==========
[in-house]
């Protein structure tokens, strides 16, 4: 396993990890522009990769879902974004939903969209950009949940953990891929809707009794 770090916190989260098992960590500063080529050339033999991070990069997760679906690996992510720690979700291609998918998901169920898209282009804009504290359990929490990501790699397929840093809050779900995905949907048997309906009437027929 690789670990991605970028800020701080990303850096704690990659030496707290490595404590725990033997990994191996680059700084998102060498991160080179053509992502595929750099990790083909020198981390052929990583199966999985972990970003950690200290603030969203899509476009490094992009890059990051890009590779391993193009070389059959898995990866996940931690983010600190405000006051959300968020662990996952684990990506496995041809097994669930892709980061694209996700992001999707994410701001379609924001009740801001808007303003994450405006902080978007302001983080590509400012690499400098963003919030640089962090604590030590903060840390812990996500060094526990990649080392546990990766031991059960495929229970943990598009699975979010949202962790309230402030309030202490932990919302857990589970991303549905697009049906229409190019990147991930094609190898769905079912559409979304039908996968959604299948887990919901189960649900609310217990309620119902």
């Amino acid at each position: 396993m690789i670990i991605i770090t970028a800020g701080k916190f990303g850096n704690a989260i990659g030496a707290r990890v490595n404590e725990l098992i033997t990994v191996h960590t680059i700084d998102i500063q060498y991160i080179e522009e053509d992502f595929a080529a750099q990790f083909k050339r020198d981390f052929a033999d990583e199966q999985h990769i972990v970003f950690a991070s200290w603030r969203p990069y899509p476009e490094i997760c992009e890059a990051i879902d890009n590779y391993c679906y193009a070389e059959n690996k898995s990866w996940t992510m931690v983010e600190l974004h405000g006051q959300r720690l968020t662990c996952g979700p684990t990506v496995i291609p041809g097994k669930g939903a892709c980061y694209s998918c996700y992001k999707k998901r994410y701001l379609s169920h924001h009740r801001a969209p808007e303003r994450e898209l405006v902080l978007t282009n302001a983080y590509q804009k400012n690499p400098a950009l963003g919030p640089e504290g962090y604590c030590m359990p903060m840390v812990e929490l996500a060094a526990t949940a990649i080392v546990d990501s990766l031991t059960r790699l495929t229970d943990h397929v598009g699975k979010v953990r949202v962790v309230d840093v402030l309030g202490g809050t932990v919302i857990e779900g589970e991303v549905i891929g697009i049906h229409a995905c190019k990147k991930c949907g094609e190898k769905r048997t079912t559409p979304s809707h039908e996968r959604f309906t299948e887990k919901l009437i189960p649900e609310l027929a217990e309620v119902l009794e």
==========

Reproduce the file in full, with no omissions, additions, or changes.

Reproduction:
[in-house]
């Protein structure tokens, strides 16, 4: 396993990890522009990769879902974004939903969209950009949940953990891929809707009794 770090916190989260098992960590500063080529050339033999991070990069997760679906690996992510720690979700291609998918998901169920898209282009804009504290359990929490990501790699397929840093809050779900995905949907048997309906009437027929 690789670990991605970028800020701080990303850096704690990659030496707290490595404590725990033997990994191996680059700084998102060498991160080179053509992502595929750099990790083909020198981390052929990583199966999985972990970003950690200290603030969203899509476009490094992009890059990051890009590779391993193009070389059959898995990866996940931690983010600190405000006051959300968020662990996952684990990506496995041809097994669930892709980061694209996700992001999707994410701001379609924001009740801001808007303003994450405006902080978007302001983080590509400012690499400098963003919030640089962090604590030590903060840390812990996500060094526990990649080392546990990766031991059960495929229970943990598009699975979010949202962790309230402030309030202490932990919302857990589970991303549905697009049906229409190019990147991930094609190898769905079912559409979304039908996968959604299948887990919901189960649900609310217990309620119902």
């Amino acid at each position: 396993m690789i670990i991605i770090t970028a800020g701080k916190f990303g850096n704690a989260i990659g030496a707290r990890v490595n404590e725990l098992i033997t990994v191996h960590t680059i700084d998102i500063q060498y991160i080179e522009e053509d992502f595929a080529a750099q990790f083909k050339r020198d981390f052929a033999d990583e199966q999985h990769i972990v970003f950690a991070s200290w603030r969203p990069y899509p476009e490094i997760c992009e890059a990051i879902d890009n590779y391993c679906y193009a070389e059959n690996k898995s990866w996940t992510m931690v983010e600190l974004h405000g006051q959300r720690l968020t662990c996952g979700p684990t990506v496995i291609p041809g097994k669930g939903a892709c980061y694209s998918c996700y992001k999707k998901r994410y701001l379609s169920h924001h009740r801001a969209p808007e303003r994450e898209l405006v902080l978007t282009n302001a983080y590509q804009k400012n690499p400098a950009l963003g919030p640089e504290g962090y604590c030590m359990p903060m840390v812990e929490l996500a060094a526990t949940a990649i080392v546990d990501s990766l031991t059960r790699l495929t229970d943990h397929v598009g699975k979010v953990r949202v962790v309230d840093v402030l309030g202490g809050t932990v919302i857990e779900g589970e991303v549905i891929g697009i049906h229409a995905c190019k990147k991930c949907g094609e190898k769905r048997t079912t559409p979304s809707h039908e996968r959604f309906t299948e887990k919901l009437i189960p649900e609310l027929a217990e309620v119902l009794e």